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Georgia is a country of contradictions. It felt like a place frozen in time and yet modern and pulsating with life. Beautiful and yet there are pockets of poverty, disheveled homes in dilapidated Cul-de-sac. Georgia is Unique. Culturally limitless. Lots of contrasts. Bohemian. I guess like all places I have traveled to, Georgia has its own special vibe and that’s why I loved it so much. We travel to seek out different places and people. An insatiable thirst for difference.

Like all those who travel, I have seen and experience way more than I remember and though it has been two days since I have returned from my short trip  I’m still there in my head and heart, and the hole it leaves is tangible. I will return there someday but until then, like that old Ray Charles classic,

I’ve got ‘…Georgia on my mind…’

 

 

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Everyday Empathy

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I can recall vividly the day I first read those words. The writer was Harper Lee and the book was ‘To Kill a Mockingbird’. I was lying on my sofa at home reading a book that I would not fully understand till I had read it over, years later. But even through my fogginess, one sentence stood out for me.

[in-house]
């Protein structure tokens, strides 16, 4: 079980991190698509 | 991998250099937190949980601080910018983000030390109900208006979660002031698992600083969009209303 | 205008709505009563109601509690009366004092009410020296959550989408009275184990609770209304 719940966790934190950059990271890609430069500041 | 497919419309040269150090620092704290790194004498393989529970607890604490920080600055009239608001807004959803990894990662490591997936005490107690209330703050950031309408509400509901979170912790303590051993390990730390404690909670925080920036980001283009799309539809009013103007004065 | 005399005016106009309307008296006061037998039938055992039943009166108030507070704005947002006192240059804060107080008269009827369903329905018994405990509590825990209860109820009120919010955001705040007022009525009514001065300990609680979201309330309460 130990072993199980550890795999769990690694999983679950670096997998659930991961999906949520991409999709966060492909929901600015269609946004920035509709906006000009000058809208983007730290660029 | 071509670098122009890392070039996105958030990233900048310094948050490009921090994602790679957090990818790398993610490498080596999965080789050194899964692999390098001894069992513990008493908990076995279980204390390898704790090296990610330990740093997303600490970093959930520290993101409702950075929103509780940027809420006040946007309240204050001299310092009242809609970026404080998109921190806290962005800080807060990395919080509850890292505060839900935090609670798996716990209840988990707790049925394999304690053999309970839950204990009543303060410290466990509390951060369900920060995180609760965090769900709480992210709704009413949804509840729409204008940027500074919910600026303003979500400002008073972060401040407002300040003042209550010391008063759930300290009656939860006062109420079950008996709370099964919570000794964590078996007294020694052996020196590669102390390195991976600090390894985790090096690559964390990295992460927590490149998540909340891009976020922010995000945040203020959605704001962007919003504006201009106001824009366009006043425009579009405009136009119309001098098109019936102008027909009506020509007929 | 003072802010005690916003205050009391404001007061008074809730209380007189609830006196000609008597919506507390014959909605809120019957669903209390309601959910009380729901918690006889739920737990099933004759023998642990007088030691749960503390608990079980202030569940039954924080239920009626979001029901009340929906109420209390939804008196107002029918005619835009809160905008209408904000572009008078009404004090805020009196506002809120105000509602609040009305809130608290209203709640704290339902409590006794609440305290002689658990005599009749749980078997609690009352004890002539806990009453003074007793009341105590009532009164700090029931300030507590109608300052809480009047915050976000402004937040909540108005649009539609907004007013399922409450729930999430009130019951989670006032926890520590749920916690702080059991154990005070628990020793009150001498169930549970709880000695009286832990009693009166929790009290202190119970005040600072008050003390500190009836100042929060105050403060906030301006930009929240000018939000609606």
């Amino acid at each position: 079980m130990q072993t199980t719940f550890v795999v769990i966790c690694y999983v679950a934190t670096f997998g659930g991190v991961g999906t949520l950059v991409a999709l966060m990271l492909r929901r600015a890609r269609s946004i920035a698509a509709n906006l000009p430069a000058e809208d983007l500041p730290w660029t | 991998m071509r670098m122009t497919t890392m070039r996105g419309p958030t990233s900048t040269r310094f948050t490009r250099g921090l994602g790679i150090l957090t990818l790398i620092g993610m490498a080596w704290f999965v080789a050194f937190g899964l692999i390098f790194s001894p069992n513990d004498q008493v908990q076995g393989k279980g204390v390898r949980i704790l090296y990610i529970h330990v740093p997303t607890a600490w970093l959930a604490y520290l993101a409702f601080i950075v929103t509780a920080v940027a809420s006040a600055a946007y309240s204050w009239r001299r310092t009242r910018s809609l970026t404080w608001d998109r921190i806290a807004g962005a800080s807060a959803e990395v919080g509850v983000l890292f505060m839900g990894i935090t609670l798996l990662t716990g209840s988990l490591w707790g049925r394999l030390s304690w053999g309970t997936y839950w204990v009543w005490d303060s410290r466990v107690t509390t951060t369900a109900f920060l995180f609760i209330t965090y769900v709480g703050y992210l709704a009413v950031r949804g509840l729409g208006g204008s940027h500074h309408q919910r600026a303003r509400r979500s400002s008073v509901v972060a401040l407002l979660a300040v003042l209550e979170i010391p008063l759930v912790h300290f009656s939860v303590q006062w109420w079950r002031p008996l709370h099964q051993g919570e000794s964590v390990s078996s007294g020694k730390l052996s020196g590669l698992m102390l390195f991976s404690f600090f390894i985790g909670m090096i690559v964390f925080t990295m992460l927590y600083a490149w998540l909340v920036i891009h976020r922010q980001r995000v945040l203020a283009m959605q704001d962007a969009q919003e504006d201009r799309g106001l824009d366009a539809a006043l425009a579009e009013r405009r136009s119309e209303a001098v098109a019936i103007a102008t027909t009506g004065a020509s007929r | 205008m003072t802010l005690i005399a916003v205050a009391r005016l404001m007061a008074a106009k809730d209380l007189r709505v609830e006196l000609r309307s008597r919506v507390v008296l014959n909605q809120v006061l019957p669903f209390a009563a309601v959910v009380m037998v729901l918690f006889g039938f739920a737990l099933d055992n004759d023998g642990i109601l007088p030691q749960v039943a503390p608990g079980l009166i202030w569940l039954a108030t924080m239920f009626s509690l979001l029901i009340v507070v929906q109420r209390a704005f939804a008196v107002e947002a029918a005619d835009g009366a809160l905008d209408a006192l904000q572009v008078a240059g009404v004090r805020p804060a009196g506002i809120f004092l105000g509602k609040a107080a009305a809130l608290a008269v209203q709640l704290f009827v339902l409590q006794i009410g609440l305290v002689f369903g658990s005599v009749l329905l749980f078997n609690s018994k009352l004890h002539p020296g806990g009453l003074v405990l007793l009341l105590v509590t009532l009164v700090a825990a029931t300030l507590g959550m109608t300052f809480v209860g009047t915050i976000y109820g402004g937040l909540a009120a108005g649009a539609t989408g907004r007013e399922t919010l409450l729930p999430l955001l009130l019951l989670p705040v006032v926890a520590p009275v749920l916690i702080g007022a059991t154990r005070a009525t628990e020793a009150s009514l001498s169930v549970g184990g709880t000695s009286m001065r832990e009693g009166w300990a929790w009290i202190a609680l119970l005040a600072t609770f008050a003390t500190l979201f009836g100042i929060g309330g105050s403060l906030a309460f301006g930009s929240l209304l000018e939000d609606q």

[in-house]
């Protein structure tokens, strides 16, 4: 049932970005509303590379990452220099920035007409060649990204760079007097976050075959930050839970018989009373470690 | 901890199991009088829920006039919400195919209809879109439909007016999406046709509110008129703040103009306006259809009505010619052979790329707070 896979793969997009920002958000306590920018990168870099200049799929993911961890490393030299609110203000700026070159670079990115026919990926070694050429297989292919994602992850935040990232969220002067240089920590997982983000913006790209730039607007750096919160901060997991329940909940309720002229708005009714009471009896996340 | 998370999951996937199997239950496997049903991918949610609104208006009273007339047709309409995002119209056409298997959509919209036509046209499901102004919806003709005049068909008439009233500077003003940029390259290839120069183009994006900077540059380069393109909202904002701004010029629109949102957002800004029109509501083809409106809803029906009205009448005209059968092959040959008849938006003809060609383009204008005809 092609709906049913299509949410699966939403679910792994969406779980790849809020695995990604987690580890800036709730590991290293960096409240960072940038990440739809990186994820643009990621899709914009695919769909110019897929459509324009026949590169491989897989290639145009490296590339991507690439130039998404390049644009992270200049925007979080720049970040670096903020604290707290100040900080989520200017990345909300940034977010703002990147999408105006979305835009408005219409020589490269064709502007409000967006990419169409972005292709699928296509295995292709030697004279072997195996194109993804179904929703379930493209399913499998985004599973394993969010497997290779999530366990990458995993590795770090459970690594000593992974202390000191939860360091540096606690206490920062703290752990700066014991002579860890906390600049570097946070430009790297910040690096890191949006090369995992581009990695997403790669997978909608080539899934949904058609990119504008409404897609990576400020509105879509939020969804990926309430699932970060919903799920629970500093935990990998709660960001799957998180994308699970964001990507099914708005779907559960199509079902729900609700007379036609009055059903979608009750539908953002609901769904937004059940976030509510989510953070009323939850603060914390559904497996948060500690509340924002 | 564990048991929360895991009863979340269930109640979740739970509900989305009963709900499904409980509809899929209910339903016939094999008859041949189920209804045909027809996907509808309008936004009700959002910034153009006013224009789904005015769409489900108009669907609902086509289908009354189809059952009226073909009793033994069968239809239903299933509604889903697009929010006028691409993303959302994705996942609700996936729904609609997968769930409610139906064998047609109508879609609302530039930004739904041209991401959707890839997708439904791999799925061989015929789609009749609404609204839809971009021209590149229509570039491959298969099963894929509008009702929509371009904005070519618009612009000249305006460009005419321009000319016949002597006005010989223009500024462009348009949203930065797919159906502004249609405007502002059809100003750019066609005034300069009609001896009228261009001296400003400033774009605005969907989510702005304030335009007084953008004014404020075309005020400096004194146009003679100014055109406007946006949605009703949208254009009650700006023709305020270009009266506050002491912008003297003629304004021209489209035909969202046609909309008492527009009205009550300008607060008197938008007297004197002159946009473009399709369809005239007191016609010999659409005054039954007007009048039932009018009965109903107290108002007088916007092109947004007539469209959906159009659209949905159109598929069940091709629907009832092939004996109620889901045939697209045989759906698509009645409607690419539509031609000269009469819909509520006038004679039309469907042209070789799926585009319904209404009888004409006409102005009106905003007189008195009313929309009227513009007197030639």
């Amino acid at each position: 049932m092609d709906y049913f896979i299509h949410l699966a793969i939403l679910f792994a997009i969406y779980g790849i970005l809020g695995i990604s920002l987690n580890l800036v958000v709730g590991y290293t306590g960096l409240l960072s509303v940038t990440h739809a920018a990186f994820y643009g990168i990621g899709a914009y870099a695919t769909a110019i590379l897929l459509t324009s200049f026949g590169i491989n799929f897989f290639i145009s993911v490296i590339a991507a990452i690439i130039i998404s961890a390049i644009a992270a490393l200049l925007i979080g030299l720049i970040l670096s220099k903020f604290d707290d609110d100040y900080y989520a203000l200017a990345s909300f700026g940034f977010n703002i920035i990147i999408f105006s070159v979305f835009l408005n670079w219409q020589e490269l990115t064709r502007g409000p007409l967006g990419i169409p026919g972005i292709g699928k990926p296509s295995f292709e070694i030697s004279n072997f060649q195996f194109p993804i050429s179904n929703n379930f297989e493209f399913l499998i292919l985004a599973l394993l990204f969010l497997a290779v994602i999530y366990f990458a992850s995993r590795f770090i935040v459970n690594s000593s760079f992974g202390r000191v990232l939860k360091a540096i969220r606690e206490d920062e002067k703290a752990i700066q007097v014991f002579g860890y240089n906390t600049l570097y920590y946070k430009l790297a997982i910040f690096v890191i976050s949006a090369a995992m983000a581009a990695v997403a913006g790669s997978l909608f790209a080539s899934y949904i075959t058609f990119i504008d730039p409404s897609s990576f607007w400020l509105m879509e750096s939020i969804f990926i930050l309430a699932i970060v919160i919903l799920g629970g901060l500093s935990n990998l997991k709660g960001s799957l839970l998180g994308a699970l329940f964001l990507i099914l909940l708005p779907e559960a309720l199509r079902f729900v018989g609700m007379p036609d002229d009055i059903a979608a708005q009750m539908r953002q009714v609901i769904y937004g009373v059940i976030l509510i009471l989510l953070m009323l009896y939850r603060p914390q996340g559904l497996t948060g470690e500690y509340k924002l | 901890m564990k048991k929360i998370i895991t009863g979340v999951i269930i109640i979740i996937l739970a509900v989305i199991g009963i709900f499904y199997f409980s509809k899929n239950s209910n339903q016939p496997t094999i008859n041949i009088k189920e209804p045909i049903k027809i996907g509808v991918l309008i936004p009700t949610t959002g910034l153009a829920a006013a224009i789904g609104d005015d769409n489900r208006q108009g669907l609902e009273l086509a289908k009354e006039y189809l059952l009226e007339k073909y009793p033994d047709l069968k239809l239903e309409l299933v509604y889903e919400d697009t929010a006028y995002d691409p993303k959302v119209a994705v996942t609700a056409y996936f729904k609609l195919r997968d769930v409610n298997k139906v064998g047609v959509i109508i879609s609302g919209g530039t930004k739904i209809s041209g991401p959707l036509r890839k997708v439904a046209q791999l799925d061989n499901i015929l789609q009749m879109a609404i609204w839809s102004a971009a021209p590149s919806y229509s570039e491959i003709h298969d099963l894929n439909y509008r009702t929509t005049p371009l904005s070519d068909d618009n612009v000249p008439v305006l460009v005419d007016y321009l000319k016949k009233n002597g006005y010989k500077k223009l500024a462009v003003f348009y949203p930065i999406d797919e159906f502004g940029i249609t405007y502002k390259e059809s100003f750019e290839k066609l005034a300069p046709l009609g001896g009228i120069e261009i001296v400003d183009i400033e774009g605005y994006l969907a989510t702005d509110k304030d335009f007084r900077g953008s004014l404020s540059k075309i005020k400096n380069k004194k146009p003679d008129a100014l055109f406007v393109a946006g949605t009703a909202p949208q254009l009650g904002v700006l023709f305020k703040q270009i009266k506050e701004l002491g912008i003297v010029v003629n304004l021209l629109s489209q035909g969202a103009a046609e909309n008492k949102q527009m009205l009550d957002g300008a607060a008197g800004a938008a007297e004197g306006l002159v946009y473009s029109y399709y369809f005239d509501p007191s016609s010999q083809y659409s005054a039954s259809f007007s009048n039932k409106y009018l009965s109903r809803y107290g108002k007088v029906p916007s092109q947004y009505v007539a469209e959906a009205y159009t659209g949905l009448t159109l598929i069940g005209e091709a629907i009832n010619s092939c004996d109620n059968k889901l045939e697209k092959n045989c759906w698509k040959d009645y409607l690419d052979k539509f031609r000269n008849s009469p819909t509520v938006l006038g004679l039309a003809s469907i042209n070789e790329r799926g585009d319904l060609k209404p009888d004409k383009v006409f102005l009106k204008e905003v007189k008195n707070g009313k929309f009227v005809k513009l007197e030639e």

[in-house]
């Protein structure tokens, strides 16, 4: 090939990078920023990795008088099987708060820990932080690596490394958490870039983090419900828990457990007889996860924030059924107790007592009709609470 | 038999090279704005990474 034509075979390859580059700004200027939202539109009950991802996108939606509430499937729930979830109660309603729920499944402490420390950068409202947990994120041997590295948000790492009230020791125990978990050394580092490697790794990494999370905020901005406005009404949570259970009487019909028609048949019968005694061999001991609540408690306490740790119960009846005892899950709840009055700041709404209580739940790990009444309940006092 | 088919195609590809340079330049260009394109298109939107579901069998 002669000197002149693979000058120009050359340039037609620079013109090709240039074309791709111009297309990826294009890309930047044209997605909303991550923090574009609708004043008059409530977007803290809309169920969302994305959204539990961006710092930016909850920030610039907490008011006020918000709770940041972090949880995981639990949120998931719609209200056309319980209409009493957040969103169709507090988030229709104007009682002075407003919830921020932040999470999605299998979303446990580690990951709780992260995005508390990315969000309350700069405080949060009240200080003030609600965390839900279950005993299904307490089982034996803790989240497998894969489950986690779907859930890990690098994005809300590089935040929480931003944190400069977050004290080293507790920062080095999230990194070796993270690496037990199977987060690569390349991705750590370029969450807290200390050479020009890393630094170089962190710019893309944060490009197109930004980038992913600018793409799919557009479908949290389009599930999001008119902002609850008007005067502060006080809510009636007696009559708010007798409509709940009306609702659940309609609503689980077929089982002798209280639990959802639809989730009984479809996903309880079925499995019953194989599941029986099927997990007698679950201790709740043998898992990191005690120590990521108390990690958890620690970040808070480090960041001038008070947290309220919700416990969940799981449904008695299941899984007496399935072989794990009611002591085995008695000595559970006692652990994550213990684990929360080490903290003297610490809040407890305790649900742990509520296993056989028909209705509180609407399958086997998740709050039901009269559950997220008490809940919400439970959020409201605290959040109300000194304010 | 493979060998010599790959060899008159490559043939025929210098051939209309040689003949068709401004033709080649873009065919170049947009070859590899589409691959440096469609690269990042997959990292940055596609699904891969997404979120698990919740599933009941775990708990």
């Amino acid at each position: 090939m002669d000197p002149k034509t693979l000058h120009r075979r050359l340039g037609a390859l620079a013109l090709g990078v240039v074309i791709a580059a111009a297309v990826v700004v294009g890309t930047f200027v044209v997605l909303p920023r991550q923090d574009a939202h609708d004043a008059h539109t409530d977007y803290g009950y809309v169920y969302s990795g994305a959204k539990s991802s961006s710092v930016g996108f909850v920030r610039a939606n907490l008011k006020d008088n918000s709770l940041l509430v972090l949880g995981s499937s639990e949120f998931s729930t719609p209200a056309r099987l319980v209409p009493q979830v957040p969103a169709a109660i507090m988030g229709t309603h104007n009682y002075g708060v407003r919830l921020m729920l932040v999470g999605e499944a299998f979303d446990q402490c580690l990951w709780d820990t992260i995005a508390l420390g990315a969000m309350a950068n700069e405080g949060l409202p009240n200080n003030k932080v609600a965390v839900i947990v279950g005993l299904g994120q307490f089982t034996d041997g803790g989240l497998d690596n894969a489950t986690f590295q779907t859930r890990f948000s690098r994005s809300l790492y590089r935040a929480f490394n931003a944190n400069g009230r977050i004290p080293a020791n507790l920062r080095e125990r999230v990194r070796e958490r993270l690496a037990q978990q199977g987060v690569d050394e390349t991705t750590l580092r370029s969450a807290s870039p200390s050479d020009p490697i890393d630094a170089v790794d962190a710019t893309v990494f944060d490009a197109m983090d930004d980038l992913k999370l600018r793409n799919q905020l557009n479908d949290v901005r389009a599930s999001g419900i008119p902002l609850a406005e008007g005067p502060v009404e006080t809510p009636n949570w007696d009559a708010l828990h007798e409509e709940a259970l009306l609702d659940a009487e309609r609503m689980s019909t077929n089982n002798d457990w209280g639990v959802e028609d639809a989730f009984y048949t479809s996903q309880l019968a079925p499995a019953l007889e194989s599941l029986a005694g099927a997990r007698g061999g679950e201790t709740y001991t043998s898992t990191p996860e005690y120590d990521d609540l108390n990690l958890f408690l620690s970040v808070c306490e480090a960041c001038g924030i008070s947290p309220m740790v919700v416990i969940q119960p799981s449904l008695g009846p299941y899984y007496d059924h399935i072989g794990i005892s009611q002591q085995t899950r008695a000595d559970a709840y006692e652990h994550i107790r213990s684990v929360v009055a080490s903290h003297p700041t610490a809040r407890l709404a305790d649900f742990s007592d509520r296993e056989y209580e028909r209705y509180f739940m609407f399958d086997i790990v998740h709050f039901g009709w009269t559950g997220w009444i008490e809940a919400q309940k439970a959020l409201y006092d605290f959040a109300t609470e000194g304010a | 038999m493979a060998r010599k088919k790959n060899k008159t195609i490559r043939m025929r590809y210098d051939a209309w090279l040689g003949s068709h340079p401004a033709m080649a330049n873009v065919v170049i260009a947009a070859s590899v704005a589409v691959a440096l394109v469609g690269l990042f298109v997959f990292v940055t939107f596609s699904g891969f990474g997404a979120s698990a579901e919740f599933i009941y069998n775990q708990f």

“You never really understand another person until you consider things from his point of view – until you climb inside of his skin and walk around in it.”

Fact: Empathy is integral to our lives. And yet, if we’re honest, I think we’re living in a world that makes it so easy to lose sight of another person’s pain. The truth is that people haven’t lost the ability to empathize, but they may have lost sight of the fact that tapping into our emotional core needs to be an everyday occurrence and not something we do selectively.